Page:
M. comes back to my condo and we talk sitting on my pale white leather wrap-around couch. He tells me that, after his wife died, he quit his job to take care of his girls, works as a consultant so that he has flexible hours. He tells me he bought in Paris a Sean Sculley painting I love and have seen at The Phillips Gallery. He had bought it before Sculley hit hot in the US. He met Sculley’s agent in Paris and then reneged on the deal with the good-hearted agent who understood m. needed the money back—some $100,000 for a painting that is now worth six times that—to take care of his girls. He tells me he’d been a bit reckless when he bought the art he still adores and has lost.

M. is looking for a job as his girls find their way through grief that comes on them like tidal waves he can’t handle. But he has a shrink and she is helping him find his way. He is not in typical mourning because what his girls may or may not know is that he and his wife were about to separate before she fell ill, that they were wending their way toward what would have probably been the result of the counseling they were joined in before she fell ill. He married late. He screwed around, many short-term relationships before he finally married. He tells me he understands now that he has trouble with commitment, that he has trouble with intimacy, that his childhood laid the foundation, as all our childhoods make us who we are. He tells me that we must find our own way through to discover who we are to become.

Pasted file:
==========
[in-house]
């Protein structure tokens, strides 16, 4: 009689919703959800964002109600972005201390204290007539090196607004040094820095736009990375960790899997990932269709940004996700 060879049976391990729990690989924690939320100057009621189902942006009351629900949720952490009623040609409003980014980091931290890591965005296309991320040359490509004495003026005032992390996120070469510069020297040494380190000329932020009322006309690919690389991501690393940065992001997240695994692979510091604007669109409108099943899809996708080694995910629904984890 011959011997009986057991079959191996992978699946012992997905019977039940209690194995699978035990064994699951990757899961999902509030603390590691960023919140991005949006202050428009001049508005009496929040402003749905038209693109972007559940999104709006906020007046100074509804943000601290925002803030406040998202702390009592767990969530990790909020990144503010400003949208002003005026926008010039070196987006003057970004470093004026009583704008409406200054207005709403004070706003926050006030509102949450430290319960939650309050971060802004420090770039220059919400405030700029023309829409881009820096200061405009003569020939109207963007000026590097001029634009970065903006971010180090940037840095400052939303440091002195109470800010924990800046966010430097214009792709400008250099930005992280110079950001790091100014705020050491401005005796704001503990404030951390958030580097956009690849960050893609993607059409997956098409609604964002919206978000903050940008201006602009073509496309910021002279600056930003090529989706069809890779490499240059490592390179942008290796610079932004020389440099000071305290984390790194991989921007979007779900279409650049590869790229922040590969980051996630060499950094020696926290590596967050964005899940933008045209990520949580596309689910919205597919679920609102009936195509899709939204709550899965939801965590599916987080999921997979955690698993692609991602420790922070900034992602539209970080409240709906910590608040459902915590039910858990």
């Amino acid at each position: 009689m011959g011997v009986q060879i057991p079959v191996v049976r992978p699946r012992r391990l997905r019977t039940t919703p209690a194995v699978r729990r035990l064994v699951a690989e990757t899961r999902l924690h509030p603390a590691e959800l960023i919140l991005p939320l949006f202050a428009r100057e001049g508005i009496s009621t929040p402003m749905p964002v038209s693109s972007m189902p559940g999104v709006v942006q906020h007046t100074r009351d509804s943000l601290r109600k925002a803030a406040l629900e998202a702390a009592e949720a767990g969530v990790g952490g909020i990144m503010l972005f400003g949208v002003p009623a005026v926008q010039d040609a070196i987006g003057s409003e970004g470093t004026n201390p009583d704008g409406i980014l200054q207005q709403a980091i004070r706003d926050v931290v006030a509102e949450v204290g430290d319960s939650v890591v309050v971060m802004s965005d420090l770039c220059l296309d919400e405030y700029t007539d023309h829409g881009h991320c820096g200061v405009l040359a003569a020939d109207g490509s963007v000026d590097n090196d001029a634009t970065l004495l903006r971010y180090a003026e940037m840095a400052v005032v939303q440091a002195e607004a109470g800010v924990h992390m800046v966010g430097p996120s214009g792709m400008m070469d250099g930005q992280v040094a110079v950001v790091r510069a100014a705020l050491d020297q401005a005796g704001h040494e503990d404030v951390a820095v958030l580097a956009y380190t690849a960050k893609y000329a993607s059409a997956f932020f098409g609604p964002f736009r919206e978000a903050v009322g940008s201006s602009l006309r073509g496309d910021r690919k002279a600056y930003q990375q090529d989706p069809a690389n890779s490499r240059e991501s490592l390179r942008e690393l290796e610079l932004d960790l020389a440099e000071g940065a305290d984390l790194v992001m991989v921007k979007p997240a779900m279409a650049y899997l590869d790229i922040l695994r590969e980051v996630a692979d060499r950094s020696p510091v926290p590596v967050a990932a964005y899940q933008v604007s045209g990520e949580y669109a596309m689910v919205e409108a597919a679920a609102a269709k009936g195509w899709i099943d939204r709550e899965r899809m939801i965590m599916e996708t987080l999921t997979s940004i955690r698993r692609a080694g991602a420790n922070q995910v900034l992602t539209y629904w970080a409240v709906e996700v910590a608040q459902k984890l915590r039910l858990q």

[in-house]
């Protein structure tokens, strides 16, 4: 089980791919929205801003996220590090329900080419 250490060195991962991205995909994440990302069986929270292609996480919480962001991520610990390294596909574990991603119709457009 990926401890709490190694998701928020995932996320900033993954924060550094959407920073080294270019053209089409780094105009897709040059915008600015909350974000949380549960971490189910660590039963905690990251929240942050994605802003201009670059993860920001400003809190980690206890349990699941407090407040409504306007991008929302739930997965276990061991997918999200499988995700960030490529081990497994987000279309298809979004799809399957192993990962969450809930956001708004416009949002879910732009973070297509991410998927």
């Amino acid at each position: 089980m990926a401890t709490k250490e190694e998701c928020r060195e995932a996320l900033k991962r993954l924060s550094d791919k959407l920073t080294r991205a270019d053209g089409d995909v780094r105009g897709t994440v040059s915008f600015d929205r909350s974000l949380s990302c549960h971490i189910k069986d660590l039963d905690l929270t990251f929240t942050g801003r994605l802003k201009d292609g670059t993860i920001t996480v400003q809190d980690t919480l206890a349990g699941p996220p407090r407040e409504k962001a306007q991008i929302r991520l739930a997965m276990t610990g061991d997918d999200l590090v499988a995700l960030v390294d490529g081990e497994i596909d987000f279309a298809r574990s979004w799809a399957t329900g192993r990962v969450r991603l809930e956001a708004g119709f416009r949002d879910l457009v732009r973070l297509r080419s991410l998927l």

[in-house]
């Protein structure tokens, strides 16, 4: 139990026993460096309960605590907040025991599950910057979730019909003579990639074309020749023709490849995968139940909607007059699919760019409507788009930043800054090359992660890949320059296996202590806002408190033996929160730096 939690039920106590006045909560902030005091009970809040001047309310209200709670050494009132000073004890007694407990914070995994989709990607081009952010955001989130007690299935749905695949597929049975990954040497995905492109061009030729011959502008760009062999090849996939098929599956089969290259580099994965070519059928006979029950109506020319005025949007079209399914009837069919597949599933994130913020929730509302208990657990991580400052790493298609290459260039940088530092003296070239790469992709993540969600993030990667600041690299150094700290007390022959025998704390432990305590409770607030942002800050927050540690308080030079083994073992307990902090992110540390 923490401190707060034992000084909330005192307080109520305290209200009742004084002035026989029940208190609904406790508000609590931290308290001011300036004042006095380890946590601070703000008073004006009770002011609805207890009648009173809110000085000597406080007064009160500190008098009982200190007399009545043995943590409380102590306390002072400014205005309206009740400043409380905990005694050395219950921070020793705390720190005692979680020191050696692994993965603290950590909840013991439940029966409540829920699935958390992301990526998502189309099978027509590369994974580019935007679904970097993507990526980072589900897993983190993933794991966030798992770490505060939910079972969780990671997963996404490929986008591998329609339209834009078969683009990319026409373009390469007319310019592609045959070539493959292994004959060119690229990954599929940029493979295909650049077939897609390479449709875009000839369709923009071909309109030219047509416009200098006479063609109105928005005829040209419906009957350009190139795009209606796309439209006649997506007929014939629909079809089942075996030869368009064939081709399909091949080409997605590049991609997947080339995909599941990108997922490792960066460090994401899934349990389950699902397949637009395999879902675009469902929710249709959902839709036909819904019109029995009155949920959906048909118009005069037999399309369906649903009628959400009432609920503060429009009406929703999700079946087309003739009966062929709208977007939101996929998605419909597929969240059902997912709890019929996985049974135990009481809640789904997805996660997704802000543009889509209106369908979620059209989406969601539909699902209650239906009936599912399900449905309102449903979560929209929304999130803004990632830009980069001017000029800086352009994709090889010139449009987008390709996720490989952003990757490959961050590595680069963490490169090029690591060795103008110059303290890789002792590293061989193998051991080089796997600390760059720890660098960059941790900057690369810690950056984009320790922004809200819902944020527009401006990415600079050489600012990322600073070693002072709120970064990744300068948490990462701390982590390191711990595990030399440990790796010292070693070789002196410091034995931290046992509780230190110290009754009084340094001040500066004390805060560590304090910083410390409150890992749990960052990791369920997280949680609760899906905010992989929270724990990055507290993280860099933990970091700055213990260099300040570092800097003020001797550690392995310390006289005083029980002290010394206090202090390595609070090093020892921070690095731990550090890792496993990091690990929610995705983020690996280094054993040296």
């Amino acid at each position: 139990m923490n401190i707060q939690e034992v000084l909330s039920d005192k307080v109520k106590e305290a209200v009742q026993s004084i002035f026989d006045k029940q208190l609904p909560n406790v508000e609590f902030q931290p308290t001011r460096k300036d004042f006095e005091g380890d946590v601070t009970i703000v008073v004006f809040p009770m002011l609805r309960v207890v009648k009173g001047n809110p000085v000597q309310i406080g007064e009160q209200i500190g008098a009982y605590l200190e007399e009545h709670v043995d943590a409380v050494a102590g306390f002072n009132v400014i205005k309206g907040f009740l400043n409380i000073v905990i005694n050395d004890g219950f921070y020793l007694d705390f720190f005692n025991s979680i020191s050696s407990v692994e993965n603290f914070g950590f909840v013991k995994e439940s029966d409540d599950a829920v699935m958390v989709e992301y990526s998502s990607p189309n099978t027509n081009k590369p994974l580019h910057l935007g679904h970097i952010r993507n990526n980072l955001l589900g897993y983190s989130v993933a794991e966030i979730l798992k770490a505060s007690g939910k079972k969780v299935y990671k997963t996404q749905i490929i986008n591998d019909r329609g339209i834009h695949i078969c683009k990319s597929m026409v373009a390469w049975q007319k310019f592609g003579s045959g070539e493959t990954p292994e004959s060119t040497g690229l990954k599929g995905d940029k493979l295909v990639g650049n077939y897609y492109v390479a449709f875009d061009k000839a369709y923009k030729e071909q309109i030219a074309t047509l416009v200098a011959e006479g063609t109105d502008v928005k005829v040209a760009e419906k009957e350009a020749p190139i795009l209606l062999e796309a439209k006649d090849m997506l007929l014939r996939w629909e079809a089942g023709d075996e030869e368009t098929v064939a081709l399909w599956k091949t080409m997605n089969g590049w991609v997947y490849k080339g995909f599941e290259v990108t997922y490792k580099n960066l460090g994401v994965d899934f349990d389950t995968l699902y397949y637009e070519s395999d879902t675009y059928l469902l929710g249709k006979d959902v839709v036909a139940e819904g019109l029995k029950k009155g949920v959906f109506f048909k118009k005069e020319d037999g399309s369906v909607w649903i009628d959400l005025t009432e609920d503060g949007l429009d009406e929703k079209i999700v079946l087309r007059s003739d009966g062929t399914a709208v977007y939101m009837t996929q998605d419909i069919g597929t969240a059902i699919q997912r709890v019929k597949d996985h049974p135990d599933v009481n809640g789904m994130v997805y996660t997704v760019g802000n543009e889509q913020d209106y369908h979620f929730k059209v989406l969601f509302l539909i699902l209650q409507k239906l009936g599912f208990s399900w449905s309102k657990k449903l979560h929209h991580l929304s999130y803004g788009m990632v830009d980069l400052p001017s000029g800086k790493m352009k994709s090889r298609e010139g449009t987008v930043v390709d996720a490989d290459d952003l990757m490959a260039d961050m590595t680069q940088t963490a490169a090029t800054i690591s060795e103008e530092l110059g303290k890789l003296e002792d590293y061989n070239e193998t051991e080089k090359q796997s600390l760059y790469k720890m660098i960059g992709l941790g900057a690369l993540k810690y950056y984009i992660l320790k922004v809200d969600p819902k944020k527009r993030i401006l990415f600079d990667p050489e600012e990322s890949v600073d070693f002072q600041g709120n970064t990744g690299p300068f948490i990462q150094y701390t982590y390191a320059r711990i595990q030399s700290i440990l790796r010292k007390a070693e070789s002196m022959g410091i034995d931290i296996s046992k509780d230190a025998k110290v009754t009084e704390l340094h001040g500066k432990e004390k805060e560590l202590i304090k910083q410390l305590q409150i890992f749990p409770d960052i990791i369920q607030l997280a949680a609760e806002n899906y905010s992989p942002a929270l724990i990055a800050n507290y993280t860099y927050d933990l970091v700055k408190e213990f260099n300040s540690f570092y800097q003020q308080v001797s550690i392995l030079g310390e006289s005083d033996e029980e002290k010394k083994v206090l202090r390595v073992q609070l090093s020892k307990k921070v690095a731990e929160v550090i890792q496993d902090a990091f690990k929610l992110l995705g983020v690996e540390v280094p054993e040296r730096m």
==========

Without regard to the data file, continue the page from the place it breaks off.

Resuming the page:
A lot revealed on a first date and we wrap-around each other in understanding. I am not good at being the cynic and tell him about the loss of D. He listens. He is quiet and reserved but full of heart—and reckless for art.

He asks, “Do I need to take care of you?” He has come over in the afternoon the day after the first date. He tells me he has a girlfriend, but that relationship is ending. He wants to make love. So do I, I think. He’s one of the good guys, I think (and still do.)

I have the key to my box. I can do this. “I can take care of myself,” I answer, and we make love.

He comes over the next afternoon. He is tired. We lie down on my bed, clothed, and we both sleep—relaxed, safe, intimate.

And then I go to Williamstown to visit my daughter and son-in-law for New Year’s. I have told Sarah and her husband Ryan about m. Before I board the plane, I sit at BWI and talk to m. on the phone before he is to be interviewed by the boarding school, very near Williamstown, where his oldest daughter hopes to go to prep school. I give advice about what he should say: Open heart, be concrete, I say from my cell phone to his: He’d called me.